While it’s not terribly late yet, the wet soils and wet forecast could keep most of us out of the fields for a while.  The questions about how to deal with burndown herbicide treatments in delayed planting situations are rolling in.  One of the most common ones, predictably, is how to kill glyphosate-resistant marestail and giant ragweed and generally big weeds in soybeans when it’s not possible to delay planting long enough to use 2,4-D ester (Enlist soybeans excluded).  While we wrote last week about marestail populations being on the decline, this does not mean it’s gone by any means.  Overwintered marestail plants become tougher to kill in May, and the fact that fall weather was not conducive for herbicide applications makes the situation worse in some fields.  The good news is that we have some additional herbicide/trait options for help with burndown since the last time we wrote an article covering this in 2016, although our experience is that nothing we suggest here is infallible on large marestail.

A burndown of glyphosate and 2,4-D struggles to control marestail in the spring anyway, especially in the absence of fall herbicide treatments.  Our standard recommendation, regardless of when spring treatments are applied, is to either replace the 2,4-D with something more effective, or to add another herbicide to supplement the 2,4-D.  Sharpen has been the frequent replacement/supplement, and we now have the option to use dicamba in the Xtend soybean system instead of 2,4-D.  While it’s possible to use higher 2,4-D rates in the Enlist soybean without waiting to plant, higher rates do not necessarily solve this issue based on our research, although a follow up POST treatment that includes glufosinate or 2,4-D usually finishes off plants that survive burndown.  We also would not expect the addition of Elevore to consistently solve this issue either, and it requires a 14 day wait to plant any soybean.  There’s a list of suitable soybean burndown treatments in our marestail fact sheet, and also below – these are for fields not treated the prior fall.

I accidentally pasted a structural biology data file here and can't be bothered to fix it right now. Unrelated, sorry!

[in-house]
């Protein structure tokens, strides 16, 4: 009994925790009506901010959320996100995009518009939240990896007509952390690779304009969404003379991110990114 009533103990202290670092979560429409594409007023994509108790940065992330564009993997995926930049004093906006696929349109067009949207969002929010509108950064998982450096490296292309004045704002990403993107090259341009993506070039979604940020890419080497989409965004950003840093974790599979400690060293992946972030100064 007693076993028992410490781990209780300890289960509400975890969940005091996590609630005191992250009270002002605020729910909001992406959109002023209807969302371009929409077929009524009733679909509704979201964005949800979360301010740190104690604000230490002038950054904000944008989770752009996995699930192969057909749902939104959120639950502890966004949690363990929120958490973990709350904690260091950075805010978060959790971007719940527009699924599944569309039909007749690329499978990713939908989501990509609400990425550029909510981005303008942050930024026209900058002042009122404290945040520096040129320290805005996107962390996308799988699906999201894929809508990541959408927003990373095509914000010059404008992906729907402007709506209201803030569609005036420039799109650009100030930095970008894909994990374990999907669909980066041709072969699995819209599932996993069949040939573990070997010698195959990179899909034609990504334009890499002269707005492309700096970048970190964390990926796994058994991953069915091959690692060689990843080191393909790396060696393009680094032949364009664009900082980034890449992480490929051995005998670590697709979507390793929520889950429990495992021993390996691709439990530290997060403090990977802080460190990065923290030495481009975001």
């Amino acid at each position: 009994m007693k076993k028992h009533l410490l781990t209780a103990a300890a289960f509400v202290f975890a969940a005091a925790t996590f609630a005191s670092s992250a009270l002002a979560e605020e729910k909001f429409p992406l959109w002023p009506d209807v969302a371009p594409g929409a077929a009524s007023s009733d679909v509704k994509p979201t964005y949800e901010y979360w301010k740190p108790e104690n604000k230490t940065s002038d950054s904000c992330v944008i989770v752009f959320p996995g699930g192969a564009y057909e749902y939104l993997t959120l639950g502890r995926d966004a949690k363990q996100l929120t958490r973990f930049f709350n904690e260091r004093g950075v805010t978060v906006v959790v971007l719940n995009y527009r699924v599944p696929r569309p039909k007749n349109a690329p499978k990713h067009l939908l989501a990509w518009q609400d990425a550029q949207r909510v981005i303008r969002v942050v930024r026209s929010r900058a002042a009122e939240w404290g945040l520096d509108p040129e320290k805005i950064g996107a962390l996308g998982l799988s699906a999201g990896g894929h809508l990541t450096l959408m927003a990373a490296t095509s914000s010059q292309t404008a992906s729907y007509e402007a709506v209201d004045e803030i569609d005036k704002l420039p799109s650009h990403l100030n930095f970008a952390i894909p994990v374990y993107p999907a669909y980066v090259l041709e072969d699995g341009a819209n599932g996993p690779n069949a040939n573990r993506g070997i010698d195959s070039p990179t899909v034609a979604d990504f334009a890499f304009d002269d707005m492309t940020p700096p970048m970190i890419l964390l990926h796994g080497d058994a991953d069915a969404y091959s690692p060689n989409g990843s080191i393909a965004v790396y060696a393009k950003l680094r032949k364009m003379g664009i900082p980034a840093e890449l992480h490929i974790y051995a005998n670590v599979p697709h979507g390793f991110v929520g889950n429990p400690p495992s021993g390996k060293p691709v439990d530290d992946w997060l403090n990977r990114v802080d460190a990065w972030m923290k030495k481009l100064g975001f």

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Estimating Wheat Yield With Stem Counts

Source: Dr. Laura Lindsey

Between planting in the fall and Feekes 4 growth stage (beginning of erect growth) in the spring, winter wheat is vulnerable to environmental stress such as freezing temperatures with limited snow cover, saturated soils, and freeze-thaw cycles that cause soil heaving. All of which may lead to substantial stand reduction.

However, a stand that looks thin in the spring does not always correspond to lower grain yield. Rather than relying on a visual stand assessment, farmers should estimate the yield potential of their winter wheat crop by counting stems, before deciding whether a field should be destroyed. An alternative method to evaluate wheat stand is fractional green canopy cover (FGCC). Fractional green canopy cover can be used to measure the canopy surface area using the mobile device application Canopeo. The app can be downloaded for free here: http://www.canopeoapp.com.